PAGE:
"His ability is beyond that of any person who ever put a foot down around here," Jackson says. "You don't find anybody that big, that fast, that strong, that tough in one body. He's a fast Emmitt Smith. He'll run around Emmitt."
It's not just Wheatley's size and 4.4 40-yard dash that make him so coveted. In a return engagement against Washington in the '93 Rose Bowl, Wheatley produced a 235-yard, three-touchdown performance on just 15 carries despite back spasms so troublesome that he could barely stand afterward. Three weeks later he won the 55-meter dash at the Michigan relays with a time of 6.3 seconds—in his first race with the team. Against Ohio State last season Wheatley piled up 105 yards in less than a half, then suffered a concussion. He tried sneaking out onto the field; Jackson stopped him by taking his helmet. "Where I came up, a lot of guys wanted to do easy things," Wheatley says. "I feel better if I work. I feel a lot better if I go through pain."
Better? Maybe he means normal. Wheatley does not do right because society or coaches say so. Wheatley does what he does because the pain taught him to, and if that puts him on the side of angels, so be it. He doesn't care what people think because he has learned he can't depend on most people. "I forgive a person real easy," Wheatley says. "But I won't forget. I'll know next time to never, ever let you have the opportunity to get close."
Here is Wheatley's post football plan. He is majoring in administrative education. He's aiming to be a principal, but before that he wants to teach, he wants to work with physically and mentally disabled kids. Growing up in Inkster, near the Detroit airport, he was approached by three kids whom others shunned: too slow, too dumb, retarded. Over time he forgot those labels. "Those three people touched me, asked me for my time," Wheatley says. "Why did they ask me? Things happen for a reason. And I really enjoyed it."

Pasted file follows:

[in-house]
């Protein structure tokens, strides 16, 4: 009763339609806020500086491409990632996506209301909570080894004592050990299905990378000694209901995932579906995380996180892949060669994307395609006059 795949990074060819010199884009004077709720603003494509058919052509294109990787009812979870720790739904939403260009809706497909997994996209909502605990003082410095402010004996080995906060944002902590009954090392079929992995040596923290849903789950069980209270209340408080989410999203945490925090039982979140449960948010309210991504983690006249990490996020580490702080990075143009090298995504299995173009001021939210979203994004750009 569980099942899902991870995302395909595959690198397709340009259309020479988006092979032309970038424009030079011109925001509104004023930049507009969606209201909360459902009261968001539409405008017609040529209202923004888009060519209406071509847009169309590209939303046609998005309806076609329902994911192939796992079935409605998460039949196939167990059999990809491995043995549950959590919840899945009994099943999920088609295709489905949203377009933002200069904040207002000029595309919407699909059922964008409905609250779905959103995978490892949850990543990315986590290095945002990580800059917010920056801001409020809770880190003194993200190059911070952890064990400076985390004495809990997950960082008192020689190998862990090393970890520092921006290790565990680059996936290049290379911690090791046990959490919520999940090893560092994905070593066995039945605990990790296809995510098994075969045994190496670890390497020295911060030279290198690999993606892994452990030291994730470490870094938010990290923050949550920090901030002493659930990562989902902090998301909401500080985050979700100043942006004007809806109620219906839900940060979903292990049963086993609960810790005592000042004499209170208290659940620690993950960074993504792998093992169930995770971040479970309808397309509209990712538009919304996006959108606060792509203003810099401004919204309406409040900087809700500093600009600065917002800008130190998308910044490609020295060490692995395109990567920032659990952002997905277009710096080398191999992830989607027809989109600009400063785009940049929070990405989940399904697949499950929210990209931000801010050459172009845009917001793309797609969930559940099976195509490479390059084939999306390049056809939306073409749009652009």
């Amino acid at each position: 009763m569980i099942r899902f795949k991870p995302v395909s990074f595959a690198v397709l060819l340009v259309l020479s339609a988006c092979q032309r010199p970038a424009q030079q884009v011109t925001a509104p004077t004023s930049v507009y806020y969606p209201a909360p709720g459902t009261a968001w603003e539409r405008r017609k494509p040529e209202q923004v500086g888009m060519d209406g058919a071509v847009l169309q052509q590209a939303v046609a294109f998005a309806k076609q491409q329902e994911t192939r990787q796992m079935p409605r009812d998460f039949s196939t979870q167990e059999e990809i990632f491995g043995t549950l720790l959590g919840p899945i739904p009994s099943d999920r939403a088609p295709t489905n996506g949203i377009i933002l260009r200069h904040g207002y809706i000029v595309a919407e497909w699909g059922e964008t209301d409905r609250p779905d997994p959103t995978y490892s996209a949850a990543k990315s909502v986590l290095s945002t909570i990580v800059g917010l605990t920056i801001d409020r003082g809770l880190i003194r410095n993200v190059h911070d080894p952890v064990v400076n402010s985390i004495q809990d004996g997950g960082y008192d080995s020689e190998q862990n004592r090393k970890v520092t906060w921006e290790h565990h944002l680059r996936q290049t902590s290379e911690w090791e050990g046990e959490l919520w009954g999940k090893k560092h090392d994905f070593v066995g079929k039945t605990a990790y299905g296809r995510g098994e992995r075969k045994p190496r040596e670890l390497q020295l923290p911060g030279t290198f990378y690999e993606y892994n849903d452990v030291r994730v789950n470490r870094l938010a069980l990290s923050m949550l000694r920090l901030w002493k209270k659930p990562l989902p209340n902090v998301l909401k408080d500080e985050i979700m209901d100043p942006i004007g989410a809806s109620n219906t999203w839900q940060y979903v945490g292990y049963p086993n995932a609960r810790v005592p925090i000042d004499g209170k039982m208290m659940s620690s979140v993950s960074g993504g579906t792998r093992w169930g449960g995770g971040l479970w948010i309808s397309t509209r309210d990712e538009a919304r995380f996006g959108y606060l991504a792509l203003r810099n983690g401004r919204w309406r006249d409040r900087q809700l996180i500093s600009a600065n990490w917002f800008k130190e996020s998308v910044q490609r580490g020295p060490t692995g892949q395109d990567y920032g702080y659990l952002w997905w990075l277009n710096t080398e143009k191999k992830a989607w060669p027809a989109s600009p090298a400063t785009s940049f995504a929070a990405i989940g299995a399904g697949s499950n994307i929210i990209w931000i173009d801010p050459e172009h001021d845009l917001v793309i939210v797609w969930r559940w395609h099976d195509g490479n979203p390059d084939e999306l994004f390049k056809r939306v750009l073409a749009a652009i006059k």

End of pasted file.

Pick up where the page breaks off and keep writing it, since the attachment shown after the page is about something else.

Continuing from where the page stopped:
Superman? That's what they were calling him coming out of Robichaud High, what they called him after that breakout in the Rose Bowl. But what would they call him now, after fourteen days in the hospital? He took a helmet in the back during the spring game, and they tell him his spleen is bruised; but this isn't like any bruise he has known. Tubes in his arms, up his nose, catheter jammed in his crotch...30 pounds lost, his sophomore season in jeopardy...can his eyes sink any farther into his head? "It was so gross, my teammates didn't want to come see me," he says now. That hurt. That taught him something valuable. "I could've died," he says. "No one knew if I could come back from it. I'm Tyrone Wheatley, I had everything, and all of a sudden I'm reduced to where people don't come see me because of the way I look?" He gets home, and for 10 days he can't ride in cars, walk, nothing. He's on the couch. "And the people who were there before I was hurt weren't there for me anymore," he says. Except for the three. The kids everyone always laughed at—in they come to show they care. Too slow, too dumb, retarded: his friends. They make him laugh. They joke. They ask him, "Do you feel pitiful? "And Superman smiles and says, "Yes, actually, I do."
"Now you see how we feel," they say. "People see you, and they know. And then they treat you different."
It might have been different, if his dad and mom hadn't gone to that party on Dexter Street. But it was April 15, 1973, a cousin's birthday. Were the men looking for the cousin? Who knows? Tyrone Sr., 20 years old, never had any trouble with the law, worked the line at Ford. Three men came into the house on Dexter. They thieved some, grabbed a TV, and on the way out one of them said, "This is your last party." He shot Tyrone Sr. in the head, then rifled through his pockets. Pat was unharmed, but, says Louise Wheatley, "to see her husband, oh...she passed out once she knew he was dead."
For a while Pat held the family together, raised Tyrone Jr. and his sister, Ava, worked construction until the back injury ended that. She began drinking, and Tyrone, at 14, didn't know what to do. "I couldn't take it," he says. "Here's the woman who raised me, who would go to any extreme in the world for me. Yet she turned into something she always told me to fight against. It grabbed her. It hurt me.... It destroyed me a little."
He made himself tougher. He demanded his mother get help. He told her he was moving out, began a circuit of stays with grandparents, an uncle, Pat's sister Jeanette Boyd. He went to Robichaud High, became a star. Jeanette would hear him repeating, "I can't wait. I can't wait till I get an opportunity."
"For what?" she would ask.